Only a few days to go: We’re raising £25,000 to keep TheyWorkForYou running and make sure people across the UK can hold their elected representatives to account.

Donate to our crowdfunder

Charities, Scotland and Holyrood

Part of the debate – in the Scottish Parliament on 30th October 2019.

Alert me about debates like this

Photo of Gordon Lindhurst Gordon Lindhurst Conservative

The voluntary and charitable sector is a key and important part of the Scottish way of life. Last year, four in every five Scots used a third sector organisation in some capacity, which speaks volumes about the importance of the voluntary sector in Scotland’s communities.

The third sector plays a key role in the lives of many in our communities who need our help and assistance. Churches, charitable organisations and volunteers all have a role to play. Indeed, we all benefit from and need the third sector. It is true that it is more blessed to give than to receive. Government and state organisations simply could not make up the gap if the third sector that we rely on was to disappear overnight.

It is my understanding that some 32 per cent of people in the city of Edinburgh participate regularly in voluntary work, which is slightly above the national average. However, whatever the statistics say, it is important to encourage more people everywhere, including young people, to engage in volunteering to ensure that the level of commitment that we have seen in Scotland in the past continues. It is also important that the Scottish Parliament and the Scottish Government play their roles in facilitating the voluntary sector, and do not place unnecessary regulatory or other burdens on it.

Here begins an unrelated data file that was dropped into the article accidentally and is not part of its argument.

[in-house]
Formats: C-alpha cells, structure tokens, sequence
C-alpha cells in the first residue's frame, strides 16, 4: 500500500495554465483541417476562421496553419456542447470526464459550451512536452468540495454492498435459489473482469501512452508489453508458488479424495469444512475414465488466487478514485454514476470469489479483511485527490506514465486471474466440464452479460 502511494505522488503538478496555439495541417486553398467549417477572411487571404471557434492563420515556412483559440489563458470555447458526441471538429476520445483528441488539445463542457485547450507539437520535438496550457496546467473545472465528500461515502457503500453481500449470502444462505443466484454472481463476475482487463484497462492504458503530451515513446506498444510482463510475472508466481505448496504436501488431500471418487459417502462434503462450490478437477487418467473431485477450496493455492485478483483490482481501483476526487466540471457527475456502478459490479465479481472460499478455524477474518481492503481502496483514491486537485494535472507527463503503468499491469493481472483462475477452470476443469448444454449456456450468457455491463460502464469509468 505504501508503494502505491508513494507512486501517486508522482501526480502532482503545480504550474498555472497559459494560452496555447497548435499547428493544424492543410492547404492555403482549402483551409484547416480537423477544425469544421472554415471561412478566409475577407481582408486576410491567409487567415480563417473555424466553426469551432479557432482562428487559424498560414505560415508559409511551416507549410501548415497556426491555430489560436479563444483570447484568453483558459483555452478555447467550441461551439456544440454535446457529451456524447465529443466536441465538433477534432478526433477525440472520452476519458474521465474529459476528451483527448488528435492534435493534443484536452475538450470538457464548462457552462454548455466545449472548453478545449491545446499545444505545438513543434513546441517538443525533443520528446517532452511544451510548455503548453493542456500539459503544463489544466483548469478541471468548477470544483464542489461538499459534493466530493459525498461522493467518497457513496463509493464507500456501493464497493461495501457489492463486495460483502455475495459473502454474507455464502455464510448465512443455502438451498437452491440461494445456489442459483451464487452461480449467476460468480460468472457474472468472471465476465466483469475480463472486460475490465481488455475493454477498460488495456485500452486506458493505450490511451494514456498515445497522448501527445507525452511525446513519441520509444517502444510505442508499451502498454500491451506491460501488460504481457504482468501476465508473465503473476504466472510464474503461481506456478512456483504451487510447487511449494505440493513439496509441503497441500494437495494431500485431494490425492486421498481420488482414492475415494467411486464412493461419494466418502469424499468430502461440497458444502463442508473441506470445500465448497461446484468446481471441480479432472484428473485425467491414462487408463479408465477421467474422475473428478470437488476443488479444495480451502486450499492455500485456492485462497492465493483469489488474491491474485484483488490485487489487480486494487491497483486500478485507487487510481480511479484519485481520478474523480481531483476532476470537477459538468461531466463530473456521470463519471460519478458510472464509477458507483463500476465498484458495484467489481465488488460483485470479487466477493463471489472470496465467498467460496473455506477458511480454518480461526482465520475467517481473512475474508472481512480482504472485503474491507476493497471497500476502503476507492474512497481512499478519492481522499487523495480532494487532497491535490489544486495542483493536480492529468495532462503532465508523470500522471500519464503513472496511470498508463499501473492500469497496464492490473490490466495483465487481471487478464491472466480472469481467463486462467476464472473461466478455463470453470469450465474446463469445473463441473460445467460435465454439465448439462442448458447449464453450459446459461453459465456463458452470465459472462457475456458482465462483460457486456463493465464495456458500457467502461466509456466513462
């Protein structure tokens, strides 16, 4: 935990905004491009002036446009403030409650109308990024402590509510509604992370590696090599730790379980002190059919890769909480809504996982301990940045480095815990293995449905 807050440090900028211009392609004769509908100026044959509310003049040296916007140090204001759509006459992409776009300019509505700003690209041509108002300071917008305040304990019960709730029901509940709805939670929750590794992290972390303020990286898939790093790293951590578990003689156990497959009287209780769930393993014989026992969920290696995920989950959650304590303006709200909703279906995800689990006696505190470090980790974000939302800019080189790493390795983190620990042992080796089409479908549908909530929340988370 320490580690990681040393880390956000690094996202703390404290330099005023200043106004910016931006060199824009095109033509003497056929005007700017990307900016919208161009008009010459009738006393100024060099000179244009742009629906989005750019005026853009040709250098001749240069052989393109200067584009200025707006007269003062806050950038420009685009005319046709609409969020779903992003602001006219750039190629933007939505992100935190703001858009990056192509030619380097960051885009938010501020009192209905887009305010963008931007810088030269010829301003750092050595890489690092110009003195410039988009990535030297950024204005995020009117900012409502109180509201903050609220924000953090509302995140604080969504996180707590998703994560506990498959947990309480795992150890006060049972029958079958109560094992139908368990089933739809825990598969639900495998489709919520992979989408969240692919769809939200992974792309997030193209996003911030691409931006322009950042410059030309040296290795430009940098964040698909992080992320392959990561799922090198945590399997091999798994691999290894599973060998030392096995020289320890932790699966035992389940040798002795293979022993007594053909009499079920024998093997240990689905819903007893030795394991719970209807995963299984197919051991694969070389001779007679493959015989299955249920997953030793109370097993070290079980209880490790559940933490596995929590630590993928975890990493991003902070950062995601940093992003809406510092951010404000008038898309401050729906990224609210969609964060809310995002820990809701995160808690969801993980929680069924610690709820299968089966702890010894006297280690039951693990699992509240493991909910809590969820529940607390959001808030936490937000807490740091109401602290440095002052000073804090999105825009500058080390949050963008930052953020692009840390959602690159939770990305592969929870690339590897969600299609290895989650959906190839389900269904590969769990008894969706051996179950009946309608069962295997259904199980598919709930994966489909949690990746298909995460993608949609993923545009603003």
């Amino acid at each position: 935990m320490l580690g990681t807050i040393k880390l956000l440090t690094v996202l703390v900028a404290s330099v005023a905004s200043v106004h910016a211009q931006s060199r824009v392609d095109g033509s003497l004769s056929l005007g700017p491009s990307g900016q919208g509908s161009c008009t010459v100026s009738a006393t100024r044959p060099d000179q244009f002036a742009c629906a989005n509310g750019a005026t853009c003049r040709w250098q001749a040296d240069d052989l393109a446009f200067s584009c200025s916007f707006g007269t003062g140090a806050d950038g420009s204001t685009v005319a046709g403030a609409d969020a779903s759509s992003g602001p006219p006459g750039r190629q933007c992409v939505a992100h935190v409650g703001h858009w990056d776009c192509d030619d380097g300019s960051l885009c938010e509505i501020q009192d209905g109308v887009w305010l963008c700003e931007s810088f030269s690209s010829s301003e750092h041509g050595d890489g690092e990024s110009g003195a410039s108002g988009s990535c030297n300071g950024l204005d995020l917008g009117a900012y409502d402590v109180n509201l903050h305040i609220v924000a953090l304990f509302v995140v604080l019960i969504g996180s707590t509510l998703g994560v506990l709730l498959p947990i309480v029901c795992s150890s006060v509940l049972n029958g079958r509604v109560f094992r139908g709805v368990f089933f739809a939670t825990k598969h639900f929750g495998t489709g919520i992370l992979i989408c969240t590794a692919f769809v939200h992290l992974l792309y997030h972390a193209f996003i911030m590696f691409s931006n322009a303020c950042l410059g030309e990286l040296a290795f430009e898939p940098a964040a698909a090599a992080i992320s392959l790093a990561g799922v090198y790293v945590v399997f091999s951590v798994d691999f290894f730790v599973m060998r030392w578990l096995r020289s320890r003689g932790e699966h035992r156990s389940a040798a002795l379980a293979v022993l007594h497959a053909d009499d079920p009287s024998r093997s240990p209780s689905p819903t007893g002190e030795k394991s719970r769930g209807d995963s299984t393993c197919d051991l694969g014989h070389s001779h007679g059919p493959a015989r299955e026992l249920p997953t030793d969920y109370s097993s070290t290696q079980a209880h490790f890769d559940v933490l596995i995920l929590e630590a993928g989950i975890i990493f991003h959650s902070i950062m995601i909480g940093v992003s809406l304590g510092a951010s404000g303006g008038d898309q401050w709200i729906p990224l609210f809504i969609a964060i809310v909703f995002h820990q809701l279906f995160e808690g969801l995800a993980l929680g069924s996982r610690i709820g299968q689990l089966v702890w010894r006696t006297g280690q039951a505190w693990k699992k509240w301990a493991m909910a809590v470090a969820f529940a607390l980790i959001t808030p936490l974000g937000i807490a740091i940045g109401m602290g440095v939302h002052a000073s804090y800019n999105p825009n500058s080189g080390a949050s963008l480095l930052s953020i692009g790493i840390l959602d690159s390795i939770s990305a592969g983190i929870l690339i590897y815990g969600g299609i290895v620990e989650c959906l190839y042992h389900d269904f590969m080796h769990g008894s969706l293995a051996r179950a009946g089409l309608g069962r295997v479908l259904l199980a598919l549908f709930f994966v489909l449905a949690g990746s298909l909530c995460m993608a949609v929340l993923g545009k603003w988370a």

Part of the Parliament’s role is about the public perception of the third sector, and the Parliament and its facilities present an opportunity to showcase the work of the third sector. Today, I attended an event in the Parliament that was held by Safe Families For Children Scotland, which is a charity that, according to its website,

“provides isolated families going through a difficult time with support and guidance by offering friendship, resources and a short break for children until their parents are back on their feet with a stable support network around them.”

It is but one of the myriad of charities that, over the years, have held receptions and events here in the Scottish Parliament.

Many charities from close by have been named in the Parliament, including Bethany Christian Trust for the homeless and Social Bite which, in the recent past, has begun new community projects constructing sustainable homes for those who find themselves without a home.

Let us in this Parliament continue to support all worthwhile third sector charities and organisations throughout Scotland, as well as umbrella organisations such as the SCVO. Let us support them in what we say and what we do.